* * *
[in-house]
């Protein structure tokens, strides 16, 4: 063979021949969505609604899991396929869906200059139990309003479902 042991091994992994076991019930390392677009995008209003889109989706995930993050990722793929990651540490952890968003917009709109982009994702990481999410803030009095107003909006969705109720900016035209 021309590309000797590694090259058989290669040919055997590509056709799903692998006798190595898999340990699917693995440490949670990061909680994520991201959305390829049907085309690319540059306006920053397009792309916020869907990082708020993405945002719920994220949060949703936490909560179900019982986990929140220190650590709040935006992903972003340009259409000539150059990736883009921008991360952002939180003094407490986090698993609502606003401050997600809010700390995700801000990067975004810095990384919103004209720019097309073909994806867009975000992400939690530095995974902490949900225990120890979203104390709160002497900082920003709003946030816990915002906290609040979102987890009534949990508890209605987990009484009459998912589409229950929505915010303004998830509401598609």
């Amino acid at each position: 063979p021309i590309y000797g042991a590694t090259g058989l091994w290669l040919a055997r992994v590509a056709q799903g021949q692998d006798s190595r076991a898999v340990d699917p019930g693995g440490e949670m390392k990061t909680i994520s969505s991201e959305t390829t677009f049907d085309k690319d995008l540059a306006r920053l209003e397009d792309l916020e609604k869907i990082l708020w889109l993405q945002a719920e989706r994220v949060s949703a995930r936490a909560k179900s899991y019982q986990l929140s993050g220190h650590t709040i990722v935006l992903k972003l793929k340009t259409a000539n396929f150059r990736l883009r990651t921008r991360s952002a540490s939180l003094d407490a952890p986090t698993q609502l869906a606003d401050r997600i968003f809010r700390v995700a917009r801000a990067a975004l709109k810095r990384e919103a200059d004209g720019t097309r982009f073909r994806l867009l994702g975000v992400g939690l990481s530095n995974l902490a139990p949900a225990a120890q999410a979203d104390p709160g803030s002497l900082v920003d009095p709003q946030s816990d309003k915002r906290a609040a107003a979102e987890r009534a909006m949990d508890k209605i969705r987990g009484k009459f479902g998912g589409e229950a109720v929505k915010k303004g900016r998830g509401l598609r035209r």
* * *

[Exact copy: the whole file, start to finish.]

[in-house]
């Protein structure tokens, strides 16, 4: 063979021949969505609604899991396929869906200059139990309003479902 042991091994992994076991019930390392677009995008209003889109989706995930993050990722793929990651540490952890968003917009709109982009994702990481999410803030009095107003909006969705109720900016035209 021309590309000797590694090259058989290669040919055997590509056709799903692998006798190595898999340990699917693995440490949670990061909680994520991201959305390829049907085309690319540059306006920053397009792309916020869907990082708020993405945002719920994220949060949703936490909560179900019982986990929140220190650590709040935006992903972003340009259409000539150059990736883009921008991360952002939180003094407490986090698993609502606003401050997600809010700390995700801000990067975004810095990384919103004209720019097309073909994806867009975000992400939690530095995974902490949900225990120890979203104390709160002497900082920003709003946030816990915002906290609040979102987890009534949990508890209605987990009484009459998912589409229950929505915010303004998830509401598609």
């Amino acid at each position: 063979p021309i590309y000797g042991a590694t090259g058989l091994w290669l040919a055997r992994v590509a056709q799903g021949q692998d006798s190595r076991a898999v340990d699917p019930g693995g440490e949670m390392k990061t909680i994520s969505s991201e959305t390829t677009f049907d085309k690319d995008l540059a306006r920053l209003e397009d792309l916020e609604k869907i990082l708020w889109l993405q945002a719920e989706r994220v949060s949703a995930r936490a909560k179900s899991y019982q986990l929140s993050g220190h650590t709040i990722v935006l992903k972003l793929k340009t259409a000539n396929f150059r990736l883009r990651t921008r991360s952002a540490s939180l003094d407490a952890p986090t698993q609502l869906a606003d401050r997600i968003f809010r700390v995700a917009r801000a990067a975004l709109k810095r990384e919103a200059d004209g720019t097309r982009f073909r994806l867009l994702g975000v992400g939690l990481s530095n995974l902490a139990p949900a225990a120890q999410a979203d104390p709160g803030s002497l900082v920003d009095p709003q946030s816990d309003k915002r906290a609040a107003a979102e987890r009534a909006m949990d508890k209605i969705r987990g009484k009459f479902g998912g589409e229950a109720v929505k915010k303004g900016r998830g509401l598609r035209r």